Atletico Mineiro and Guangzhou Evergrande will be aiming to do more than just save face after heavy semi-final defeats as they battle it out for third place in the FIFA Club World Cup. For both teams it is also the chance to give a good send-off to individuals who played a key role in getting them to the competition: Cuca and Conca, respectively.
Guangzhou Evergrande-Atletico Mineiro, Marrakech Stadium, Saturday 21 December, 16:30 (local time)
Cuca will coach Atletico for the last time after two and a half years at the helm. He overcame tough times before building a winning team that made history by conquering the club’s first Copa Libertadores. Curiously, the Brazilian is leaving to coach one of Guangzhou’s traditional rivals in China, Shandong Luneng. For the downcast Atletico, who had real aspirations of triumphing in the competition, the goal is now to avoid further disappointment and a fourth-place finish, which would be the worst ever performance by a Brazilian team. Internacional’s third place in 2010 is the poorest result by a club from their homeland so far.
Going in the opposite direction is Conca, who leaves China to return to Brazil and Fluminense. In two and a half years in Asia the Argentinian helped turn Guangzhou into a domestic powerhouse, winning three national championships and being voted the best player in China in 2013. He did not disappoint in the Club World Cup either, scoring the all-important winning goal against Al-Ahly in the quarter-finals. Conca will now attempt to help his team equal the best performance by an Asian side in the competition. Another player who will be highly motivated is Brazilian Muriqui, who comes up against former club Atletico, where he spent part of 2010 on loan before embarking for China.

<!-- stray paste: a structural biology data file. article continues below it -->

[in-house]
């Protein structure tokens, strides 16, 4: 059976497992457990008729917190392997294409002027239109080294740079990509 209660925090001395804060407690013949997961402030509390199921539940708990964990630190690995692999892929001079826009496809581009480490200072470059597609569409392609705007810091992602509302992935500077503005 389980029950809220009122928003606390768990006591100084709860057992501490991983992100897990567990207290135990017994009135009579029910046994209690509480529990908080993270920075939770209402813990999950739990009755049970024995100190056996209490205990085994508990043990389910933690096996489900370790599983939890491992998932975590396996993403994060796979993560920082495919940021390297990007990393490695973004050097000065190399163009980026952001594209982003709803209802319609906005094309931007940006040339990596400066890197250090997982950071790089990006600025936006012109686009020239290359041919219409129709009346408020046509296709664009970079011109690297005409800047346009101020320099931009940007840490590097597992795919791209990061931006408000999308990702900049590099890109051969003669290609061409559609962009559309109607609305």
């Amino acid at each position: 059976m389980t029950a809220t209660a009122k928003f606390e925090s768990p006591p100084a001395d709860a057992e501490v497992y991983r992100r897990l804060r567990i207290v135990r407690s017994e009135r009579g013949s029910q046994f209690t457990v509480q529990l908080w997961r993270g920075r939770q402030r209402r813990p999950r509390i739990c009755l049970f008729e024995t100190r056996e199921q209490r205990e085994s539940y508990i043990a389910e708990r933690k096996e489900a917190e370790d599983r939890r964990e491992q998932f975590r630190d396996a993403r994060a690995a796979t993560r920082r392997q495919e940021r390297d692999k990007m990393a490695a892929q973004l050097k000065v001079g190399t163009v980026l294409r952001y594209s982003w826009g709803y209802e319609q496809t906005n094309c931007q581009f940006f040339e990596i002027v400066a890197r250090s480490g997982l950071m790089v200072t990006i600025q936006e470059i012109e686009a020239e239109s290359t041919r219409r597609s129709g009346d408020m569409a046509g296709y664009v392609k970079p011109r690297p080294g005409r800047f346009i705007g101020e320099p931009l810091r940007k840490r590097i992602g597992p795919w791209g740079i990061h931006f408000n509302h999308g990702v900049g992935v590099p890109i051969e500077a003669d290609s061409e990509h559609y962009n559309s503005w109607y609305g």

21 –The number of goals Ronaldinho has now scored at FIFA tournaments. The Brazilian’s goal against Raja Casablanca was his latest, and he remains the only player in history to have found found the net in every one of FIFA’s official tournaments. His 21 goals break down as follows: two in the FIFA U-17 World Cup 1997, three in the FIFA U-20 World Cup 1999, nine in the FIFA Confederations Cup (six in 1999 and three in 2005), three in the Olympic Football Tournament (one in 2000 and two in 2008), two in the 2002 FIFA World Cup™ and two in the Club World Cup (one in 2006 and one in 2013).
“Just being here and playing against some of the game’s biggest stars is a triumph for us. We have to show how Chinese football has improved. We’ve got to a level that a lot of people thought we would never reach, and now we’re here at the World Cup sharing a pitch with the best teams in Europa and America. It has been a worthwhile experience and we want to end it by winning third place,” Guangzhou Evergrande forward Muriqui.
“We have to learn from defeats and take the lessons on board. We have to lift our heads because we're fighters. Of course, the disappointment will be with us for some time, because we were desperate to win and play the final, to perhaps give our fans another trophy to celebrate. Unfortunately it didn’t work out that way, but I’m sure better days will come,” Atletico Mineiro forward Fernandinho.